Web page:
# Fun science: scale-free networks

A scale-free network is a network with self-similar structure. As you zoom in on parts of the network, the sub-network resembles the overall network. In this way, scale-free networks are the network analogy of fractals. (Read previous posts about fractals, or fractals in nature.) Fractals arise in many natural systems like coastlines, snowflakes, and topology; likewise many naturally arising networks are self-similar. Examples include links on the internet, social networks, and protein interaction networks. Understanding the structure of a network helps us to understand the types of behavior that can occur on the network. Some network structures are more prone to failure or instability, or different types of failure or instability.

Scale-free networks have a sort of hub arrangement. Some elements connect to a bunch of other elements, while most connect to just a few. Going back to the social network analogy, the hubs are those people with 1500 friends on Facebook, while most people have 100 or so. In the picture below, a random network is shown on the left, and a scale-free network is shown on the right (hubs shown in grey). In the random network, all the elements have roughly the same number of connections, with some slightly more, some slightly less. The scale-free there has more variation in number of connections amongst elements.

From Wikipedia page on scale-free networks.

Getting more mathematical, the number of connections an element has gives its degree. An element with 3 connections has a degree of 3. We can say, hypothetically, that element 1 has a degree of 2, element 2 has a degree of 6, element 3 has a degree of 2, etc. We have degrees for all of the elements of the network. If we organize this set of degrees into a histogram (where we bin by degree value– in our example, we had counted two of degree 2, and one of degree 6) we get a degree distribution.

If something is distributed normally, the histogram has a bell-shape to it, like the first picture below. If you did a histogram of the height of all the people in your city, it would be a normal distribution. If it is distributed in a scale-free fashion, there are a few high value elements (high degree in our case), and a lot of low value elements. This gives the bottom picture, with a peak at a low value and a long tail into the higher values. The wealth distribution in your city probably looks like the scale-free distribution. If you take the log of the values on the scale-free distribution, you will get a straight line. This is because the logarithm is the inverse of the function 10^x; if you take the log of something, you can see its behavior on the 10^x scale, which gives you insight into how it behaves across multiple powers of 10, or its “scaling free” behavior.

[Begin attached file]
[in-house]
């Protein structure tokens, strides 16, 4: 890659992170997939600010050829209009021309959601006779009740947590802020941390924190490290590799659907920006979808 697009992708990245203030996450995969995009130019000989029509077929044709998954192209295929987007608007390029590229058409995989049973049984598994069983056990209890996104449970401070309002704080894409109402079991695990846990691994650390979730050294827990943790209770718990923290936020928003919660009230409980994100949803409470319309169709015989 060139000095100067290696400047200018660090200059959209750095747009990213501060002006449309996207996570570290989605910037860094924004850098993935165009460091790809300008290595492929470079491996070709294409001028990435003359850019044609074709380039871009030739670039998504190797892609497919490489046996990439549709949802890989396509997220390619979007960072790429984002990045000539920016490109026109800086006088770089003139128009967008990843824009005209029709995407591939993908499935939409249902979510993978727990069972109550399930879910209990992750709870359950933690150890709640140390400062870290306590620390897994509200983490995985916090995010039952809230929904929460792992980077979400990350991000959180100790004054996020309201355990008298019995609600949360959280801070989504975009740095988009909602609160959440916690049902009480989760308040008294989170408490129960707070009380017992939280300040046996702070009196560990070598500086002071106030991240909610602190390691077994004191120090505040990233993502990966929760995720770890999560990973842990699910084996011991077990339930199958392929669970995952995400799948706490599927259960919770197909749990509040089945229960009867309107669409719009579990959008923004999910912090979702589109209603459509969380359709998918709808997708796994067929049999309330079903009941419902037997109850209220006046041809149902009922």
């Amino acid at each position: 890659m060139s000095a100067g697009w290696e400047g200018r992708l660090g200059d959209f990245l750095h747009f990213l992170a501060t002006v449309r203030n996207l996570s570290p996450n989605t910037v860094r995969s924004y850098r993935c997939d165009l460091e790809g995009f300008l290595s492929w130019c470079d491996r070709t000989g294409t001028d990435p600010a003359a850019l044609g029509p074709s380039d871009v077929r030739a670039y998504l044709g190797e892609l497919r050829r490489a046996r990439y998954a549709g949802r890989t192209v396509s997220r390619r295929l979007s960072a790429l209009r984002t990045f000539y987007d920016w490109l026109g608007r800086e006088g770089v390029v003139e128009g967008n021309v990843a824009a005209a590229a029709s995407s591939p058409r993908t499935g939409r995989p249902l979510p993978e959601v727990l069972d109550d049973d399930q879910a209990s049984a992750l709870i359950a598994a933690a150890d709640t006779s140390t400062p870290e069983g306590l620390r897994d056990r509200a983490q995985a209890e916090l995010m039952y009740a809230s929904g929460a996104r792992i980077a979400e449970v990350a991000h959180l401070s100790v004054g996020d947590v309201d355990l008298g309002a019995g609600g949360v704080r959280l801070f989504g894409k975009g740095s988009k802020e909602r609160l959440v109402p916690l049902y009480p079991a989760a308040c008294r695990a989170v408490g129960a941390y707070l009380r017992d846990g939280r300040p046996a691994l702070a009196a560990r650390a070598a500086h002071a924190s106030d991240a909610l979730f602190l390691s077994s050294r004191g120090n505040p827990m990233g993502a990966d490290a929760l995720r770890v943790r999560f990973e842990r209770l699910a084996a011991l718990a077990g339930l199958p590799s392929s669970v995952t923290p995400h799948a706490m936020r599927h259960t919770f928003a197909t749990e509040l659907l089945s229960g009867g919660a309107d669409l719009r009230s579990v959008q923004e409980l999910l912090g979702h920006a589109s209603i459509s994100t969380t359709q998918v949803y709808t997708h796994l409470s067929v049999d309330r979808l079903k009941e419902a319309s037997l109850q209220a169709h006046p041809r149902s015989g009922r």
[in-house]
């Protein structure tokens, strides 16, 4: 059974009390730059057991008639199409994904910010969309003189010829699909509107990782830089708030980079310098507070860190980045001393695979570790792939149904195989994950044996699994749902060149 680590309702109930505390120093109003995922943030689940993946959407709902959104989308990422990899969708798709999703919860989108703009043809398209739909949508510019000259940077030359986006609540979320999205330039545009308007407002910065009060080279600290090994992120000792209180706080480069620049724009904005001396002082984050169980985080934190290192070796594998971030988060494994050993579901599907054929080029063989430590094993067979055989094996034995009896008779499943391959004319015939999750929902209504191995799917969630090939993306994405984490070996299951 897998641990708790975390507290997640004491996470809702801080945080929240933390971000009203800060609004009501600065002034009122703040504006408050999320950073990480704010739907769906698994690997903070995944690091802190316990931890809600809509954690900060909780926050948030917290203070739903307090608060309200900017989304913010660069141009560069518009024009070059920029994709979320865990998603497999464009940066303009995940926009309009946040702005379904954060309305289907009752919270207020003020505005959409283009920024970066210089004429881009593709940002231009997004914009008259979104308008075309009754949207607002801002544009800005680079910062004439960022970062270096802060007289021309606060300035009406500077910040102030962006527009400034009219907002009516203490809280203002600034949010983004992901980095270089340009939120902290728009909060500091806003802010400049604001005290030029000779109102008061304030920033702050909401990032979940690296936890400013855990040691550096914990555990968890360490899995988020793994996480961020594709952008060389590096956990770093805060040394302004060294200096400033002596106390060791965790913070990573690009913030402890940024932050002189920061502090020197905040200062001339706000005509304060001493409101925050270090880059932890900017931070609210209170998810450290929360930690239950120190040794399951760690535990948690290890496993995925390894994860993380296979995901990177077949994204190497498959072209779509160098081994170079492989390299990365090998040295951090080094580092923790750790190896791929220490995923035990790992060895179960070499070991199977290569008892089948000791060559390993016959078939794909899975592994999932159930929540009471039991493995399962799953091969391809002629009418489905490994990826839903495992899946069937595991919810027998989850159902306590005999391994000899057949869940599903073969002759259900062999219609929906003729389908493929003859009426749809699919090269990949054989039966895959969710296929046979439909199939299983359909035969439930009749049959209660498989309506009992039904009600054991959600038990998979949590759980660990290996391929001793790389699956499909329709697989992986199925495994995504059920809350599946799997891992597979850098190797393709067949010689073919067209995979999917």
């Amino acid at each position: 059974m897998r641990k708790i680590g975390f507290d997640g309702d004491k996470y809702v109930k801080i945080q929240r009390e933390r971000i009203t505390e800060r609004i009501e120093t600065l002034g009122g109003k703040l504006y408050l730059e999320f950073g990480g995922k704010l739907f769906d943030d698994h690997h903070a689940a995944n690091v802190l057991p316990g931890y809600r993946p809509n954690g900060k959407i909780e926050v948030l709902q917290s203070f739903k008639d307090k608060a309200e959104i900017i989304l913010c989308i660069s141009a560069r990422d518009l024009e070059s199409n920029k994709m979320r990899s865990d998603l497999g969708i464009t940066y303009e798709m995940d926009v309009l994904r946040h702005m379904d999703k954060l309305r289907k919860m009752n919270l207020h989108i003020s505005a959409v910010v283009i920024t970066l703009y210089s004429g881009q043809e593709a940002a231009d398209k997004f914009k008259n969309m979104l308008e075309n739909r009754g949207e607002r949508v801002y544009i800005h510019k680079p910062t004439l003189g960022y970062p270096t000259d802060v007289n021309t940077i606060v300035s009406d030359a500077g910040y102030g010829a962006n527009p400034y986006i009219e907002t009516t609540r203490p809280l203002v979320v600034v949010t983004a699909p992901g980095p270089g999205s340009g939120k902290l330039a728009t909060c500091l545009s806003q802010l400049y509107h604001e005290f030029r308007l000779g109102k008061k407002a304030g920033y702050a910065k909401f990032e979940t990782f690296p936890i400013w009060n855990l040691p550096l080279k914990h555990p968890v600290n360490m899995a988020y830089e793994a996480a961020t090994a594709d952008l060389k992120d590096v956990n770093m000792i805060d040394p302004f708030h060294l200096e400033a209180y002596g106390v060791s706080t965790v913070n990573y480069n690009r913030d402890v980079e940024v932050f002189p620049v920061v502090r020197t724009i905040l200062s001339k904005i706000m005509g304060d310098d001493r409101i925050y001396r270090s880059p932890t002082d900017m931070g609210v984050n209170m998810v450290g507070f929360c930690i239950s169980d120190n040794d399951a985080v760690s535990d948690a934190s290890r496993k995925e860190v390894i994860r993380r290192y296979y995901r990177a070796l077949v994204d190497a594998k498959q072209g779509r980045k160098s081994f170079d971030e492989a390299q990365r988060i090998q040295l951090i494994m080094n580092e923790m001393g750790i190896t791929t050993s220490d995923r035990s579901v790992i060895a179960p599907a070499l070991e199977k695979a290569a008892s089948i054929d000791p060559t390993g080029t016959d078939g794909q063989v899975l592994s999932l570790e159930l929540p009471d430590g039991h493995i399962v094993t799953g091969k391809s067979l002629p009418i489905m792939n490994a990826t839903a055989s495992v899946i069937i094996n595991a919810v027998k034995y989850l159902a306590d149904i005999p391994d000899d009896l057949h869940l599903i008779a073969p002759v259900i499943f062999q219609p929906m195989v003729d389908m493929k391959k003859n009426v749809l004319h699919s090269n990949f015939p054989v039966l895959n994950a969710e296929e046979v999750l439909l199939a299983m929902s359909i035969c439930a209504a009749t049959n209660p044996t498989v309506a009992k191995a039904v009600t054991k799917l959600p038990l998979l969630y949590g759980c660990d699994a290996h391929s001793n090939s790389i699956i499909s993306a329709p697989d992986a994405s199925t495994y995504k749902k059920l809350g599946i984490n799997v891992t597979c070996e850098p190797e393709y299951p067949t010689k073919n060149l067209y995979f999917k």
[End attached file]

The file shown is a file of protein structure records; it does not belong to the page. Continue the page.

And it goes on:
From Wikipedia article on normal distribution

From Wikipedia article on power-law distribution

If you are interested in other basic explanations of more advanced science, also check out my posts on synchrony, chaosnetwork theory, and small-world networks.

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# Fun Science: Small World Networks

The small-world phenomenon refers to the fact that even in a very large population, it takes relatively few connections to go from any element 1 to another random element. Amongst people, we know this concept as the “six degrees of separation” game. Any population of objects with connections can be conceptualized this way. Examples include crickets communicating by audible chirps, websites with links, electrical elements with wiring, board members with common members, or authors on mutual scientific papers. All of the examples I list have been examined in various scientific studies.